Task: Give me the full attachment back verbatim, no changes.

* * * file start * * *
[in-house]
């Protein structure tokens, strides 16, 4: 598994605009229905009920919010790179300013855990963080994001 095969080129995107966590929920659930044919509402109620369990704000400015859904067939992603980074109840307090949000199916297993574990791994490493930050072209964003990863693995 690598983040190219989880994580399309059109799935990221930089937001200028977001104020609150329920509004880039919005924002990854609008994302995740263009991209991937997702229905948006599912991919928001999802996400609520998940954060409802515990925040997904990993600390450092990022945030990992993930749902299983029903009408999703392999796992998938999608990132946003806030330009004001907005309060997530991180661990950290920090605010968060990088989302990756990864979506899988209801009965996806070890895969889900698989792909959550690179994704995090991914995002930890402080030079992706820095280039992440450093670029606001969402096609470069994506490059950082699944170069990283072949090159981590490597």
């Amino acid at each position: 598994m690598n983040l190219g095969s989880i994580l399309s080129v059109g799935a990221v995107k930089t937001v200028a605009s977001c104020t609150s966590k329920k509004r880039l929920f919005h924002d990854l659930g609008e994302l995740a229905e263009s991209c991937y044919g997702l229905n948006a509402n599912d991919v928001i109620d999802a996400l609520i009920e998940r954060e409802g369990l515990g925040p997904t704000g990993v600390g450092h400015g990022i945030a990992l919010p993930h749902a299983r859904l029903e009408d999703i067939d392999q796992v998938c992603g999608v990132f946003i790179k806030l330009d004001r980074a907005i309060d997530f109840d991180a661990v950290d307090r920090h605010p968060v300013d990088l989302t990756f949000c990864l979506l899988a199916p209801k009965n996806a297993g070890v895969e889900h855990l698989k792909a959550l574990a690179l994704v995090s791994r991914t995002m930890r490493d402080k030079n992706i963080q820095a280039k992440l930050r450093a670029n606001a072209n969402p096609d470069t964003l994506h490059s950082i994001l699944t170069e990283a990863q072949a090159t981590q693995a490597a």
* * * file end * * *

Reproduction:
[in-house]
């Protein structure tokens, strides 16, 4: 598994605009229905009920919010790179300013855990963080994001 095969080129995107966590929920659930044919509402109620369990704000400015859904067939992603980074109840307090949000199916297993574990791994490493930050072209964003990863693995 690598983040190219989880994580399309059109799935990221930089937001200028977001104020609150329920509004880039919005924002990854609008994302995740263009991209991937997702229905948006599912991919928001999802996400609520998940954060409802515990925040997904990993600390450092990022945030990992993930749902299983029903009408999703392999796992998938999608990132946003806030330009004001907005309060997530991180661990950290920090605010968060990088989302990756990864979506899988209801009965996806070890895969889900698989792909959550690179994704995090991914995002930890402080030079992706820095280039992440450093670029606001969402096609470069994506490059950082699944170069990283072949090159981590490597």
């Amino acid at each position: 598994m690598n983040l190219g095969s989880i994580l399309s080129v059109g799935a990221v995107k930089t937001v200028a605009s977001c104020t609150s966590k329920k509004r880039l929920f919005h924002d990854l659930g609008e994302l995740a229905e263009s991209c991937y044919g997702l229905n948006a509402n599912d991919v928001i109620d999802a996400l609520i009920e998940r954060e409802g369990l515990g925040p997904t704000g990993v600390g450092h400015g990022i945030a990992l919010p993930h749902a299983r859904l029903e009408d999703i067939d392999q796992v998938c992603g999608v990132f946003i790179k806030l330009d004001r980074a907005i309060d997530f109840d991180a661990v950290d307090r920090h605010p968060v300013d990088l989302t990756f949000c990864l979506l899988a199916p209801k009965n996806a297993g070890v895969e889900h855990l698989k792909a959550l574990a690179l994704v995090s791994r991914t995002m930890r490493d402080k030079n992706i963080q820095a280039k992440l930050r450093a670029n606001a072209n969402p096609d470069t964003l994506h490059s950082i994001l699944t170069e990283a990863q072949a090159t981590q693995a490597a």